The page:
The wide response on social media to Sister Maggie’s storyline included comic fans and mental health advocates.
Gaskell recalled how loud noises and family gatherings were overwhelming and how she became irritable and experienced rage, a symptom not often talked about, she said. She learned about maternal depression online through websites likes PSI and PostPartum Progress. She became a blogger in order to get the word out to other mothers and their families.
As Gaskell became more involved with the postpartum community, her husband became more of an advocate, too. He was the one who handed her the Daredevil comic and told her to read it.
Gaskell said she was in awe after she saw how the edition’s letters page, which usually features fan feedback, was devoted entirely to information about perinatal mood disorders. She expressed her appreciation in a tweet.
“It gets the message out to men in a different way,” she said, “They don’t think their wife is just crazy.”
Mothers with maternal depression were often told they had the “baby blues” which left their illness untreated and their symptoms worsening. Photo courtesy of Marvel Comics
“My brain started storming with hideous thoughts,” Sister Maggie tells Daredevil. “That I was letting you down. That I was somehow failing you because a mother is supposed to be happy, and all I could do was cry.” But Maggie persevered. After she left her son, she found a home in the Church and received medical help before becoming a nun and a social justice activist.
Marvel’s team researched and provided detailed explanation of maternal depression. “We wanted to make it abundantly clear that as a consequence of dealing with her postpartum issues and her severe depression as a young mother, it drove her to become a much stronger, more active character in her world,” Waid said.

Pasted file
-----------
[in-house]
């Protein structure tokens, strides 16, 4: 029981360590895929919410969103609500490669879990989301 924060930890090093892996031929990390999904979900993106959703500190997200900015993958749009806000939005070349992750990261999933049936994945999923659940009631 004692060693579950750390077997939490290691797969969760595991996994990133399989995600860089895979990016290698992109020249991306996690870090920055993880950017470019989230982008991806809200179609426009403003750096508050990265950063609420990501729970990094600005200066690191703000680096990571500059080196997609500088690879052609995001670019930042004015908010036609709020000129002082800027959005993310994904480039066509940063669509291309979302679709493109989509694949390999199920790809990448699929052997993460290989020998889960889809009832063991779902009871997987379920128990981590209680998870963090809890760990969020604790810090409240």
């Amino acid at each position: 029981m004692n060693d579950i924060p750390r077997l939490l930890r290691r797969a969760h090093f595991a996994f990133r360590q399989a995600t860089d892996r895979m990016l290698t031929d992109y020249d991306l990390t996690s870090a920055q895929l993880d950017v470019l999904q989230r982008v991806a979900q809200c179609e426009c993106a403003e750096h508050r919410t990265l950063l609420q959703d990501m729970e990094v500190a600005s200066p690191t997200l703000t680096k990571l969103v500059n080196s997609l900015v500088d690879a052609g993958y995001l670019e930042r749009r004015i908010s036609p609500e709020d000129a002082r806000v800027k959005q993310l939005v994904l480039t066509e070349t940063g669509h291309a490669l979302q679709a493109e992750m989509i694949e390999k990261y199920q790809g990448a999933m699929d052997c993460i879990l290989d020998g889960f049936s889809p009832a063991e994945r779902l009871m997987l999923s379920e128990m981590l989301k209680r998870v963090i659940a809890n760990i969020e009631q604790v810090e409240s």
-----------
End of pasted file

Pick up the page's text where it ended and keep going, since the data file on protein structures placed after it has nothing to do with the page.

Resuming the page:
Sister Maggie explains how the severity of her maternal depression caused her to leave her family. Photo courtesy of Marvel Comics
The inclusion of more socially-minded comics gained ground once again in the early 1970s with storylines about alcohol and drug abuse, even if it meant not obtaining the seal of approval from the Comics Code Authority, a self-regulating body created in the 1950s to ensure comics stayed away from controversial issues.
“Most comics are written for adults and older teenagers at this point,” said Annie Bulloch, co-owner of 8th Dimension Comics and Games in Houston and member of the Valkyries, a 500-female strong group of comic book retail workers. “They enjoy the socially conscious approach comics have taken,” Bulloch said.
It’s one of the reasons that drew Christine Hanefalk of Stockhom, Sweden, to start her blog a decade ago. Daredevil’s appeal as a “grown person’s superhero,”someone who has a day job and whose relationships often end badly, a superhero who deals with blindness and long battled mental health issues. Hanefalk said the Sister Maggie story made sense, particularly given the genetic component of depression.
Daredevil, who struggles with his own mental health issues, comforts his mother Sister Maggie who just revealed she suffered from an extreme form of maternal depression. Photo courtesy of Marvel Comics
“It really struck something in me,” said Brett White, an editor at the comic news’ website Comic Book Resources. He wrote a review of Netflix’s Daredevil web series last spring. Season two premieres on Friday.
That’s when viewers might get the chance to meet Sister Maggie. A clue came in the trailer for season two with a closeup of a nun’s habit.
White said he’ll be watching. “Comic books can give you that feeling of I’m just not alone,” he said.
Daredevil hugging his mother Sister Maggie. Photo courtesy of Marvel Comics
Victoria Pasquantonio is education producer at PBS NewsHour. She taught middle and high school social studies and English for many years and heads up NewsHour Extra, NewsHour's teacher resource website.